How to Use Multiple, Complementary Approaches

If you are interested in more in-depth information, click on the links provided throughout this element.

Why and how people become suicidal, make a suicide attempt, or die by suicide is complex. Their behavior is influenced by multiple risk and protective factors that may come from themselves, their relationships, their community, and society at large. To have an impact on these multiple factors, consider using a range of strategies and approaches working together. The interaction between different approaches can have a greater impact than each approach by itself. The Centers for Disease Control and Prevention’s (CDC’s) Suicide Prevention Resource for Action and the Suicide Prevention Resource Center’s Best Practices Registry highlight evidence-informed approaches that you can use together.

When selecting your approaches (i.e., programs, policies, and practices), focus on the particular needs of the different groups you identified in your goals and objectives in the Planning element. Tailor your multiple approaches to the social, economic, cultural, and environmental context of the individuals and populations that are most significantly affected.

It is strongly recommended that you use suicide prevention programs, practices, and policies that have the best available evidence (also known as evidence-informed approaches). However, in some cases there aren’t scientifically proven approaches that address communities’ specific cultural needs. These communities can draw from their own cultures for alternate prevention approaches, tailoring them as needed to follow basic suicide prevention practices and safety guidelines. Or they can adapt evidence-informed approaches and tailor them to their needs. It is especially important to evaluate the outcomes of these approaches to make sure they are having a positive impact on suicidality or suicide risk or protective factors. See the Fit element for more information.

For maximum impact, it is recommended that communities also work to prevent other behaviors that share risk and protective factors with suicide, such as violence, adverse childhood experiences, and substance misuse. Coordinating with programs and services such as housing, employment, and child protective services can amplify the impact of suicide prevention in the community. Additionally, consider choosing approaches that support well-being across the lifespan. To learn more about shared risk and protective factors between suicide and other forms of violence, visit Connecting the Dots.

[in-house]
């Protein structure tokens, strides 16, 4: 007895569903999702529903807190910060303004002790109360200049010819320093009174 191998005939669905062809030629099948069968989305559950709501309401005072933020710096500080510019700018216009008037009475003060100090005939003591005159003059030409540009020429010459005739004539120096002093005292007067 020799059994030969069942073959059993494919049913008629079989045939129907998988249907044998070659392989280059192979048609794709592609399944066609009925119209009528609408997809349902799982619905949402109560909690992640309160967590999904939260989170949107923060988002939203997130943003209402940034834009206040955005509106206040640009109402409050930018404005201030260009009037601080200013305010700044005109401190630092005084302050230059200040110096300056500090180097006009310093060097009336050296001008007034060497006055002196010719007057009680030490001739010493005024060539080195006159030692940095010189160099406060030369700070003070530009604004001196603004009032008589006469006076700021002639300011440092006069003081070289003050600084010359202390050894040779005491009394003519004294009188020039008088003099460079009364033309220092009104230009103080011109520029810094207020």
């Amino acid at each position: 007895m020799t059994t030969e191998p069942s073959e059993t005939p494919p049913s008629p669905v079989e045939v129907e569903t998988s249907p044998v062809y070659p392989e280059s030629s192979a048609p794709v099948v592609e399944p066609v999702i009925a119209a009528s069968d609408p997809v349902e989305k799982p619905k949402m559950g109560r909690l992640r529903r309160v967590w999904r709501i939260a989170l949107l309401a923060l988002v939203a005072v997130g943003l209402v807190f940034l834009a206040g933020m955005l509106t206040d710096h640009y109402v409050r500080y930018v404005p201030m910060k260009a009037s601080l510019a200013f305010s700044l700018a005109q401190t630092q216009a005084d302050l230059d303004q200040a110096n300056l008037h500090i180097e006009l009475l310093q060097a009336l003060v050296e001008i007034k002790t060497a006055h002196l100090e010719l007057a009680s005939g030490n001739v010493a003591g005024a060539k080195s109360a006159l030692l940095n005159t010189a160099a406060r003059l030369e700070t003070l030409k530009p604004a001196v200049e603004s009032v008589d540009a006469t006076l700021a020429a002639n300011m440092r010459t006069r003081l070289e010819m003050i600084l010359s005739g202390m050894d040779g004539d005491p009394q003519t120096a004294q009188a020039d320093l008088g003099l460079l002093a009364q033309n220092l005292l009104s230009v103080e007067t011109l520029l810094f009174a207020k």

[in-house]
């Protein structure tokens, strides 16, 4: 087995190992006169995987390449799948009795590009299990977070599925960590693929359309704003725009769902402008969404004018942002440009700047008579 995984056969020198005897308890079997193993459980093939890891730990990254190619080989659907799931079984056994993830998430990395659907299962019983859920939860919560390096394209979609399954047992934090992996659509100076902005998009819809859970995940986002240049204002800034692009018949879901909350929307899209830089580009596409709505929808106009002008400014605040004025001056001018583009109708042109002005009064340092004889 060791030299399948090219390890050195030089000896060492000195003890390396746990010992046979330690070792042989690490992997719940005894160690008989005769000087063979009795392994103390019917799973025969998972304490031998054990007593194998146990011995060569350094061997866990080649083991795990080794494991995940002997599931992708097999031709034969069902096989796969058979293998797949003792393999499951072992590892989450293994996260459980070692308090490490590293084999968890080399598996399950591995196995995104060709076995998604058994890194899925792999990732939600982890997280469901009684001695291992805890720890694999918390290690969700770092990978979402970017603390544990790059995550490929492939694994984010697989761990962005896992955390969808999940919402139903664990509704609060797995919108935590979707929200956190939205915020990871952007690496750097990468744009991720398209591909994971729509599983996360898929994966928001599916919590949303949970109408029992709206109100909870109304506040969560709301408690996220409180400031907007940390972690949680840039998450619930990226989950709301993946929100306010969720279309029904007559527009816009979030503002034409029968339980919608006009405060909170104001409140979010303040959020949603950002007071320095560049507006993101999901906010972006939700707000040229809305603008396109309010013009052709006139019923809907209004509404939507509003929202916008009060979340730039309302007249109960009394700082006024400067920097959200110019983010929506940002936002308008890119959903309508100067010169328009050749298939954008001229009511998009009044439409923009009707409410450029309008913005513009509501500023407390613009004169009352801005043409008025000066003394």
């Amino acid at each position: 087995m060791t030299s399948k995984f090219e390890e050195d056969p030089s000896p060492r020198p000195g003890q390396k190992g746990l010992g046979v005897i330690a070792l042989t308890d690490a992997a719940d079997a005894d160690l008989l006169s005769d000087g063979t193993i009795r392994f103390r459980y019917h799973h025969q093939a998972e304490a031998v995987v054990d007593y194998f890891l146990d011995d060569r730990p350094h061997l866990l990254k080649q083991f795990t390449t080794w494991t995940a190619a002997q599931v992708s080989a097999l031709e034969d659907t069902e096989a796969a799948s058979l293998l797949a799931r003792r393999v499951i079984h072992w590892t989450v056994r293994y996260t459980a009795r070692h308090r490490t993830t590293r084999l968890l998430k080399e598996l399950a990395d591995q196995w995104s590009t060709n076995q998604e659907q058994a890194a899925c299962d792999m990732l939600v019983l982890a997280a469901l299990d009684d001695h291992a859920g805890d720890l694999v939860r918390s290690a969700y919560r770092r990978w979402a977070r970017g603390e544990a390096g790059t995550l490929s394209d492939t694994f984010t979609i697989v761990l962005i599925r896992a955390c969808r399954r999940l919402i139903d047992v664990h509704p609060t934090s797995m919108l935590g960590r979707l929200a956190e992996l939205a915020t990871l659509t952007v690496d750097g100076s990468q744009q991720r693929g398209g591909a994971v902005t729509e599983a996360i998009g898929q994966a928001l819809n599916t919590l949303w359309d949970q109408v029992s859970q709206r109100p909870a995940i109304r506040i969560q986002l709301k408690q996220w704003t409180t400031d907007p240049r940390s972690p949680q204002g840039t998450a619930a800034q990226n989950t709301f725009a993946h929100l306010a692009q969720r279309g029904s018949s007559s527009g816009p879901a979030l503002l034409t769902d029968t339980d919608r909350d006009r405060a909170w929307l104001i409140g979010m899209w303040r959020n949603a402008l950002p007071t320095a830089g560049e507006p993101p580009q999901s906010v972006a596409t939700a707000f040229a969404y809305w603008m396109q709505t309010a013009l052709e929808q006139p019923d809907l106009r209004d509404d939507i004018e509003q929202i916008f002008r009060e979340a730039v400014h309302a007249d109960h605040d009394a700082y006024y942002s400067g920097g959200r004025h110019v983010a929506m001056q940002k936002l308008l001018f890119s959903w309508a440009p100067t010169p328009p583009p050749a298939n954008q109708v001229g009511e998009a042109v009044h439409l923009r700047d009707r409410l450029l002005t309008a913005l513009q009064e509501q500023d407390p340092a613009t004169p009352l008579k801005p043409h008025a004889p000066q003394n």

There are two key areas for achieving the Integration element:

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Ohio’s Allen County suicide prevention coalition was grappling with the loss of local veterans to suicide. They were seeing a high number of suicide deaths occurring at the same isolated locations at community reservoirs. Coalition members discussed what prevention activities were evidence-informed, feasible, and could directly address these suicide deaths. Then they worked with their City Parks Department to purchase and place permanent signage that promotes help-seeking and the Veteran’s Crisis Line at all five city reservoirs.

– Donna Dickman, Ohio Certified Prevention Specialist, Director of Development for Prevention Awareness Support Services